Now while I don't wish to cast aspersions on the storm itself (a few have been calling it Cyclone Shazza, but it doesn't meet the Australian criteria for a cyclone, which are all along the lines of Catastrophic and City Flattening), it hasn't actually been that bad here. It's been bad up in the Hunter Valley, where floods have ripped away houses and lives, which is a genuine tragedy. But down here where the population densities are much higher, most of the city is built in rational places, accepting that winds will blow, waters will rise, and there could well be the odd bushfire around the edges. So we've lost some cars, some roofs and some beachfront so far. It could be much worse.
So the only adventures have been getting to and from work (and school for those super-cute kids on the bus this afternoon) wihtout being soaked, blown away, or whacked by a falling tree. All it requires is adaptability and keeping an ear and eye out. And an acceptance that some of the garden will need significant work in the near future.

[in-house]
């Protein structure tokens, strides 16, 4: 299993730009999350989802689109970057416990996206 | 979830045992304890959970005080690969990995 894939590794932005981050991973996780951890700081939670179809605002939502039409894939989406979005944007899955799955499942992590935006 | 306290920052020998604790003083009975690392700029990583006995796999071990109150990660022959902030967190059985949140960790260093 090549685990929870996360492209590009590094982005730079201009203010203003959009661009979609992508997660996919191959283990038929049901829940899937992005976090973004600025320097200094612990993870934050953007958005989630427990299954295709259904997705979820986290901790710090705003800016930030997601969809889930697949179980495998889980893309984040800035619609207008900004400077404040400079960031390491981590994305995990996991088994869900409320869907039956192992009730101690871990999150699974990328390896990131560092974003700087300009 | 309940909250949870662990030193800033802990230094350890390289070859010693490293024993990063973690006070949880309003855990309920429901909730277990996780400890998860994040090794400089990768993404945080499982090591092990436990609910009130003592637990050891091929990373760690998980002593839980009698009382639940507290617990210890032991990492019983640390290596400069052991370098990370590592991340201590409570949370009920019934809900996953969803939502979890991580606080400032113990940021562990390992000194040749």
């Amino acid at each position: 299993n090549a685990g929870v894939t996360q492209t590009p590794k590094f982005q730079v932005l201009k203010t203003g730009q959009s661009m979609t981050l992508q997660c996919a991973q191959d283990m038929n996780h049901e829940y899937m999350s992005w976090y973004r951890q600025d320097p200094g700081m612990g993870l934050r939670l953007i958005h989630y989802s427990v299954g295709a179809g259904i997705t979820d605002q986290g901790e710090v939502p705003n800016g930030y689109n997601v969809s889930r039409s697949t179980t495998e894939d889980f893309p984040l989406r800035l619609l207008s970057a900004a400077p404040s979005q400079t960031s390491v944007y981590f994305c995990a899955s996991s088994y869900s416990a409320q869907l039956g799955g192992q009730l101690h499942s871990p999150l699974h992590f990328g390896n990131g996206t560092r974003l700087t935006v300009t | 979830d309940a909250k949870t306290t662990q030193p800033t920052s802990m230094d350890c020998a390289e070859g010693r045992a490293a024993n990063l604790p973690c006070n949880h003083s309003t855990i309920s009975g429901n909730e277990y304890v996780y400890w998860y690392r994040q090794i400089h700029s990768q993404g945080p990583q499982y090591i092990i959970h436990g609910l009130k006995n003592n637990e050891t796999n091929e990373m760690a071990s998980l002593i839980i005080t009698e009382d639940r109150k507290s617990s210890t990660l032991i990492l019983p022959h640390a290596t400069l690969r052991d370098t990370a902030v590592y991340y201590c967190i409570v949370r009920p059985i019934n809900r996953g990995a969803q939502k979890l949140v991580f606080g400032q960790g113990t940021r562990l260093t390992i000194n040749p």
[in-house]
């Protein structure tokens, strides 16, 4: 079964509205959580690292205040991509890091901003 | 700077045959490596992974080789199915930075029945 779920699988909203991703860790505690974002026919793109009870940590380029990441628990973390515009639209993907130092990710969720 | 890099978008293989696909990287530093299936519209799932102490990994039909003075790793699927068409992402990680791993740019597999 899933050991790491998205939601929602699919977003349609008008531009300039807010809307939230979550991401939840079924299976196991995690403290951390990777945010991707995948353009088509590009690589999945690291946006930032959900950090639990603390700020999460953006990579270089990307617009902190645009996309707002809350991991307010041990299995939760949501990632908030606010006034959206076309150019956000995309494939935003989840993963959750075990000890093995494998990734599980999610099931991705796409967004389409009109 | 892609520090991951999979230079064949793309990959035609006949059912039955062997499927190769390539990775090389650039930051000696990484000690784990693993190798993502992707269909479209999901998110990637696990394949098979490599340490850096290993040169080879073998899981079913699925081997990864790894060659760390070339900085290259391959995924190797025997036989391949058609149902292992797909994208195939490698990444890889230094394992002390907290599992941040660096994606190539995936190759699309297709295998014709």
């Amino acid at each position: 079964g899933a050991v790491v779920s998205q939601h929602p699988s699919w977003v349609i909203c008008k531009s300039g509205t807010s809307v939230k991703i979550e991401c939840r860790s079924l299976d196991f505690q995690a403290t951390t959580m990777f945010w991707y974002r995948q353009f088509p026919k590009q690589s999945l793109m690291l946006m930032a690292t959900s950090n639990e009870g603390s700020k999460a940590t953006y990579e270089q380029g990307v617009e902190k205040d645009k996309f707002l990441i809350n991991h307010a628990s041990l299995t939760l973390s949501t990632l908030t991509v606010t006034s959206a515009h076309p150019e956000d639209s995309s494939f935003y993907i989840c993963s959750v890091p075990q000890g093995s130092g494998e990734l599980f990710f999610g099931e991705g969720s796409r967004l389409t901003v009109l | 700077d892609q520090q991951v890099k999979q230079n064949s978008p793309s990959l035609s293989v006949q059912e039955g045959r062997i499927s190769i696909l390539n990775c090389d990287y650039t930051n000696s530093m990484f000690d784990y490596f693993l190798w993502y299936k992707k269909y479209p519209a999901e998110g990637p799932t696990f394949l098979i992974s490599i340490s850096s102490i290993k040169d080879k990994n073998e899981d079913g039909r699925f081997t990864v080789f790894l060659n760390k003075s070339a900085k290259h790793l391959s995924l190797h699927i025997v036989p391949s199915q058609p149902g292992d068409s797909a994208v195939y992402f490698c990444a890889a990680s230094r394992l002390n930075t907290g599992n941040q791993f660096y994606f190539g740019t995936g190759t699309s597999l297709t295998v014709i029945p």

Unless you're one of 4000 unlucky people who are currently on a cruise ship, outside Sydney Heads. With the harbour closed to shipping. For probably another 24 hours minimum, maybe 48. And there are 800 kids in that lot, two thirds of which will be having The Time Of Their Lives, the remaining third of which will be vomiting like bastards. To put it in context, the ship is not in any real danger, aside from uncomfortable pitching and some breaking glass as things go flying, their power and lavatories are all functional (unlike that ship in the Caribbean the other year) and there is plenty of food and drink.
But as I watch another dahlia topple, through the glass doors, I am profoundly grateful to be here, in my watertight if somewhat wuthering house, not there.